the study). In the said research approach, it is important for researchers to
identify and write down their hypotheses and beliefs about the phenome-
non in question (a fundamental technique of “critical reflection”)sothat
data analysis will not be influenced by the researchers' preconceptions.
By carrying out this reflective technique before data collection and analy-
sis, the researchers can deliberately avoid introducing their own biases
into the analysis process (Cohen et al., 2000).
After the researcher/interviewer explained the nature and pur-
pose of the study to all participants, the latter chose the date and time
of their interviews. In full compliance with the restrictive measures
issued to protect Italian citizens' health, this study used video call
interviews, which, as described in the literature (Janghorban
et al., 2014), can fully substitute for the classic face-to-face interviews
because they allow for the perceptions of nonverbal language. Video
call interviews were conducted using the platform suggested by par-
ticipants (i.e., Skype, teams or zoom). Each participants had access to a
computer, and we did not meet any technical problems with the digi-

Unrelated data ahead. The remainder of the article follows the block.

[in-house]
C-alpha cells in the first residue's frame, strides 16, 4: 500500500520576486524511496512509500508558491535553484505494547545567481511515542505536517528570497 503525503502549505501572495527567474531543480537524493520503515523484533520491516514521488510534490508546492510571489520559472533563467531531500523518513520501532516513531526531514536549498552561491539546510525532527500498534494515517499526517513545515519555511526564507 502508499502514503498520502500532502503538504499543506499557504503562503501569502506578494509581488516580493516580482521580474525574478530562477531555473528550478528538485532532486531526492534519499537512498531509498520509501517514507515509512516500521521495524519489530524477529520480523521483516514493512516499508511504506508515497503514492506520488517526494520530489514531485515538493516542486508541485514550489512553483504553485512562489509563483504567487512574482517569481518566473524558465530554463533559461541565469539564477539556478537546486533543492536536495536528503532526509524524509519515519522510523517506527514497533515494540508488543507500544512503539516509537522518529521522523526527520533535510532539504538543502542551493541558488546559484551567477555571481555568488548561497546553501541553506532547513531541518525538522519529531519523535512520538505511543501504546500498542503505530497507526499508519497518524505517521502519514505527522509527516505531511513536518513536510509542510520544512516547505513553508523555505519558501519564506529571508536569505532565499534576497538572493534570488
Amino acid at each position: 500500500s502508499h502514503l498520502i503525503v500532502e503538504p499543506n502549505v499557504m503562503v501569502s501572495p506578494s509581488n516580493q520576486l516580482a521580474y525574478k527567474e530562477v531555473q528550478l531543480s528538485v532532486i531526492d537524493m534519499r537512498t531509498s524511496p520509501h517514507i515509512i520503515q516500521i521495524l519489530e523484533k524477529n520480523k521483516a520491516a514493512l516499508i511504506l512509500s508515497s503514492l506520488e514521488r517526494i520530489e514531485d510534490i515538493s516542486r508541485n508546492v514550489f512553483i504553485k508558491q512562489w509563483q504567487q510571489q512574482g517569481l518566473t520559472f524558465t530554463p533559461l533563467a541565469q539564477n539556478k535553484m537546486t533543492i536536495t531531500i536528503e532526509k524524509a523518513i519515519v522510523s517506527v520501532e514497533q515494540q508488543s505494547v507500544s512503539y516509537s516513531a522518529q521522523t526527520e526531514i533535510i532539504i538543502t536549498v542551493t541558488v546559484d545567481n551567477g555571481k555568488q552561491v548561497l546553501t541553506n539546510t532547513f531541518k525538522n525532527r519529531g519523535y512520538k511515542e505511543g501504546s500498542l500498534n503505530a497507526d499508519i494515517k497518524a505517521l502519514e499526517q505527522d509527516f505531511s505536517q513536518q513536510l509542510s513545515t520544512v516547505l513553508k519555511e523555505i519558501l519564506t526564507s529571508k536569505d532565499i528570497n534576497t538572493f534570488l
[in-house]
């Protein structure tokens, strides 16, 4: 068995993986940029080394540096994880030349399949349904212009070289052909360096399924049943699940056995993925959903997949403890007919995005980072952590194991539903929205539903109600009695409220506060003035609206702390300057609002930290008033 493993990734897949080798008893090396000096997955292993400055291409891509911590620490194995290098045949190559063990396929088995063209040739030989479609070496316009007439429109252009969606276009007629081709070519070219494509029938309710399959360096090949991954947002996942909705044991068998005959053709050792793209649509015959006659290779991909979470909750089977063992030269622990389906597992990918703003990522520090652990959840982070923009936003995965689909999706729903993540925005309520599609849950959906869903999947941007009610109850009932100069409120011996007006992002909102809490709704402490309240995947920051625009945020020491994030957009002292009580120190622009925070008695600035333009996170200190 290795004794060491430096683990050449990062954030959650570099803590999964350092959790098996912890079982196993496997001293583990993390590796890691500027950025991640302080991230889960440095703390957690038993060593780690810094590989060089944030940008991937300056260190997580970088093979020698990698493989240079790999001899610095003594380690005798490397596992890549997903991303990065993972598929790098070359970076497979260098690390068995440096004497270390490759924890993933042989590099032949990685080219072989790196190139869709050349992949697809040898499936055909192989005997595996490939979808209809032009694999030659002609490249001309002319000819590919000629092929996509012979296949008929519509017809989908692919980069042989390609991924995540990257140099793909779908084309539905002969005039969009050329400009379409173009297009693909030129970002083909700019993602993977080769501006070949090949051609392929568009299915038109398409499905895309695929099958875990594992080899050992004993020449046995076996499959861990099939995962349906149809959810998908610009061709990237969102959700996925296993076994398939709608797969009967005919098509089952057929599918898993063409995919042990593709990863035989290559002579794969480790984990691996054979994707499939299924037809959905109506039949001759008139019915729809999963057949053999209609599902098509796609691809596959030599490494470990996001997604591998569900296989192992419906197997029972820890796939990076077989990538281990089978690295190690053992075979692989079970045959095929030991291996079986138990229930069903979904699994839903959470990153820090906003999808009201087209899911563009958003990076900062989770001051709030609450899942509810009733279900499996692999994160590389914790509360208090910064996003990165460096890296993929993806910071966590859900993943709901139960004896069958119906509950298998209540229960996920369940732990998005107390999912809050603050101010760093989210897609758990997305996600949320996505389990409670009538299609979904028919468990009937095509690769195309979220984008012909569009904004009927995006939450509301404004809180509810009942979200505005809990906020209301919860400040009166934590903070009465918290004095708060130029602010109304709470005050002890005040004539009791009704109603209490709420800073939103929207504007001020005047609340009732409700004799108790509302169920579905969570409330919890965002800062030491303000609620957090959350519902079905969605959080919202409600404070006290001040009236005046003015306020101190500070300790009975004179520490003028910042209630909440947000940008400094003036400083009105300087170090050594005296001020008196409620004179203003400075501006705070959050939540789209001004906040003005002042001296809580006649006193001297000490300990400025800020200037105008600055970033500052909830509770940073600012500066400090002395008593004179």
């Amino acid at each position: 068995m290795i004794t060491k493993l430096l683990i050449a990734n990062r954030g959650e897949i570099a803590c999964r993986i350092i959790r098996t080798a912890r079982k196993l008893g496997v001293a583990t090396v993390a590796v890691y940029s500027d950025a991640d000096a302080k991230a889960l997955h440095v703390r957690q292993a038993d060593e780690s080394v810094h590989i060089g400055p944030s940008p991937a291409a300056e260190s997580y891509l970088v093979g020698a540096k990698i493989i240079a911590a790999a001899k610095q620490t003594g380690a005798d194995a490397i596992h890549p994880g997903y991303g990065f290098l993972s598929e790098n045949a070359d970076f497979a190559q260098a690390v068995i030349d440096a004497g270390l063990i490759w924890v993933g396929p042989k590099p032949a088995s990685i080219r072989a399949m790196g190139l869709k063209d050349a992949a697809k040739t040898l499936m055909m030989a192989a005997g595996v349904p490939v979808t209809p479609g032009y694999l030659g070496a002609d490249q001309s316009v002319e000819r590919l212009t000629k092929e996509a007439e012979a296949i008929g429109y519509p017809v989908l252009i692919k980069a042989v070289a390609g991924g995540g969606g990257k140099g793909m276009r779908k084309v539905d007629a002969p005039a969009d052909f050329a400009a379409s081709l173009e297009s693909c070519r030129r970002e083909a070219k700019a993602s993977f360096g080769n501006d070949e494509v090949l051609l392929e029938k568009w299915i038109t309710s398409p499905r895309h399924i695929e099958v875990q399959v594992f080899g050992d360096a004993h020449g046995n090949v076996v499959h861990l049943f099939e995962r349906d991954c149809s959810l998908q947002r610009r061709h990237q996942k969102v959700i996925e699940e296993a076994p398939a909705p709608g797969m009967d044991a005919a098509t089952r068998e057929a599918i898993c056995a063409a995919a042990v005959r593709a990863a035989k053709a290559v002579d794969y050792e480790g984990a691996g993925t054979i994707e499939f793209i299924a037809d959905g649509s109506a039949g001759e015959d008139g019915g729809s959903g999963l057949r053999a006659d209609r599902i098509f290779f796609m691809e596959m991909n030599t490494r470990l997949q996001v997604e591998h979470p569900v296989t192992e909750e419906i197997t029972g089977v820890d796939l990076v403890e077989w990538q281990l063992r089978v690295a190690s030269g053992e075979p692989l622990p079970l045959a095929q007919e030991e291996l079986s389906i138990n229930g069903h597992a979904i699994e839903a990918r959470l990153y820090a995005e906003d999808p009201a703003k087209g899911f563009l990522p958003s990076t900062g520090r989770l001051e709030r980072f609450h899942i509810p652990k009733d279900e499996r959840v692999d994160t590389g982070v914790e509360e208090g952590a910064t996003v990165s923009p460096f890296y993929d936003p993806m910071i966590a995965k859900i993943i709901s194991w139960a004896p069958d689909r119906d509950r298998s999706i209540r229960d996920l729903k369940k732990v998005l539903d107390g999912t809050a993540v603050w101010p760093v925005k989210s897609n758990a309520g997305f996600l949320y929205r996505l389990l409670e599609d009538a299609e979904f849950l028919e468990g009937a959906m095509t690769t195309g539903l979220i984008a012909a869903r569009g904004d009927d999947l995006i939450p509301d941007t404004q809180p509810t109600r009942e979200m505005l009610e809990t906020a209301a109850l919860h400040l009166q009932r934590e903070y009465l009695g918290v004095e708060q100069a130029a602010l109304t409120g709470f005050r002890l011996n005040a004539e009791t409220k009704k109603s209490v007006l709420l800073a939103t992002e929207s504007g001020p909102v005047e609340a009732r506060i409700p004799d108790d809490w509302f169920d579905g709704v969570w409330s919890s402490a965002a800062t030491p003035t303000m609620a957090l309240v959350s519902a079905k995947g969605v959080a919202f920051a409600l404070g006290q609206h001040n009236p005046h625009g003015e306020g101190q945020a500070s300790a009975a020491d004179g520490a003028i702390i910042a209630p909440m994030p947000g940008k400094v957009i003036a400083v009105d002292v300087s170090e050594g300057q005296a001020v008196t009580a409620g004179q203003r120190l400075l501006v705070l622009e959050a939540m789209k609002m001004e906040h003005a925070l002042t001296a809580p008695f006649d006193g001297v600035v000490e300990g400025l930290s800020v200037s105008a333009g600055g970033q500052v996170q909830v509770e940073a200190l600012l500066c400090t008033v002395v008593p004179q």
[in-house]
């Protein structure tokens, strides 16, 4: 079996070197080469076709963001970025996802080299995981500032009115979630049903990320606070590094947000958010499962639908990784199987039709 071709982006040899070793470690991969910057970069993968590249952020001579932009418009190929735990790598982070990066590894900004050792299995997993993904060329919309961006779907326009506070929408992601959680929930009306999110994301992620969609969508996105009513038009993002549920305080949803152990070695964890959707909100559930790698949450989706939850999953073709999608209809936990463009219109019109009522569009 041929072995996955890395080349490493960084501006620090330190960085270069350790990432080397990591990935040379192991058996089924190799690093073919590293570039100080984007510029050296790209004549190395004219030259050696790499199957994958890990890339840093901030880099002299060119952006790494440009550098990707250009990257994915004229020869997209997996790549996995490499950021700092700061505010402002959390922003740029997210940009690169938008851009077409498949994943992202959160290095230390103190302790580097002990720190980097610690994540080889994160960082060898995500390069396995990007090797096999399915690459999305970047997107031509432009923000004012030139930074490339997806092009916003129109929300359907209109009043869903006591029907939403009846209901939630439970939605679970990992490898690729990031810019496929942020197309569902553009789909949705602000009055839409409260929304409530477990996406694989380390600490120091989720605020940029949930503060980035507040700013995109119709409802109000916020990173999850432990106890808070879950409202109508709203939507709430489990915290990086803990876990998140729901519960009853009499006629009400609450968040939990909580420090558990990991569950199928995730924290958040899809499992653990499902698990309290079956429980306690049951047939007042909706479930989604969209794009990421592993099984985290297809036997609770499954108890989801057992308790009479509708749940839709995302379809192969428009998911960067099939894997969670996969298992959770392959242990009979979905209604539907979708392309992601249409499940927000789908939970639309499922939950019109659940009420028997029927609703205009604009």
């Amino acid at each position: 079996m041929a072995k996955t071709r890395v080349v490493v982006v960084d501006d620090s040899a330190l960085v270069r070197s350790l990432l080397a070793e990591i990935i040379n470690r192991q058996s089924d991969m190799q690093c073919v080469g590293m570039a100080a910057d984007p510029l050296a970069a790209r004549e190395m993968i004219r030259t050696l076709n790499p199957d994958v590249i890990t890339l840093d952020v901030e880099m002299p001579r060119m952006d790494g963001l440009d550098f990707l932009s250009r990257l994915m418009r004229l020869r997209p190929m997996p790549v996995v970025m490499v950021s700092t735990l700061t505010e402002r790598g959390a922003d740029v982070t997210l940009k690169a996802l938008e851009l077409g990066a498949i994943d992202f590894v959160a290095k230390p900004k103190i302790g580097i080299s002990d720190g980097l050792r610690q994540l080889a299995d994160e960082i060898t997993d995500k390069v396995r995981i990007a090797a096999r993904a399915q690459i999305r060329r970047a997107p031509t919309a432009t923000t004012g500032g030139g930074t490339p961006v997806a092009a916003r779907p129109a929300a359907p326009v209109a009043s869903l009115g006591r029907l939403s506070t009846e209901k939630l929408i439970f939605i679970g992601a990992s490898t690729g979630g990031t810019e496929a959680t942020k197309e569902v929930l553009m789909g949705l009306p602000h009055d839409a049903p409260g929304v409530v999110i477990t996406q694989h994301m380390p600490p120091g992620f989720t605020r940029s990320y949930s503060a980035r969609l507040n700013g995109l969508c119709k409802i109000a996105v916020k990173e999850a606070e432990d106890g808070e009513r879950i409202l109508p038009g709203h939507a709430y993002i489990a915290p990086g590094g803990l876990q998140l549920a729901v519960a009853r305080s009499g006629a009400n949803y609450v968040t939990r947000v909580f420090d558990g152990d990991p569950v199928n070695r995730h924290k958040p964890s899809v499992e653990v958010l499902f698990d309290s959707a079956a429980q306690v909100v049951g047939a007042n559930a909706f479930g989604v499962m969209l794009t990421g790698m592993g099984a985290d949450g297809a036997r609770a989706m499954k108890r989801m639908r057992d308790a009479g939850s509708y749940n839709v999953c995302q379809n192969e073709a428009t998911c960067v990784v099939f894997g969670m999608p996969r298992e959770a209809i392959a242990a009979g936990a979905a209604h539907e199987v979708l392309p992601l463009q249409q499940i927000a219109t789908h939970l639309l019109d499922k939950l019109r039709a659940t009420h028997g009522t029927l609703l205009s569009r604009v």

tal internet connection during the interview.
The interviews were conducted by the first, third, and last authors
using a single open-ended question to guarantee the participants'
maximum freedom of expression. In this way, the “world”of each par-
ticipant became the focus of the research (Polit & Beck, 2018). The
participants had previously had no contact with the researcher who
conducted the interviews. To ensure that the participants would be
able to freely relate and describe their lived experiences, the inter-
views were held at the venues and times chosen by the participants
(where it was assumed they were most comfortable and without the
presence of other people), and the interviewer maintained a welcom-
ing attitude during the interview, showing utmost cordiality and
impartiality. During the interviews, the researcher wrote field notes
(i.e., personal reflections and notes relating to the context and nonver-
bal language used by the interviewees). Each interview was concluded
when the participants expressed that they no longer had anything
more to add. Data saturation was considered to have been reached
when no more new themes were identified from the participants'
interviews (Polit & Beck, 2018). As required by Cohen's methodology
(2000), the interview data and the fieldnotes should be converted into
digital form as soon as possible after they are gathered. Audiotapes of
each interview need to be transcribed verbatim, and the accuracy of
the transcription should be thoroughly checked.
This procedure allows you to identify possible themes immedi-
ately. The interviews are converted as soon as they are acquired, and
this allows to identify the themes early and consequently observe if
the themes become redundant or saturated.
All the interviews were only audio recorded and lasted 30–
50 min. This decision was made because in a classic phenomenological
interview, the methodology suggests to audio-record only the inter-
views in order to analyze them and identify any common themes. By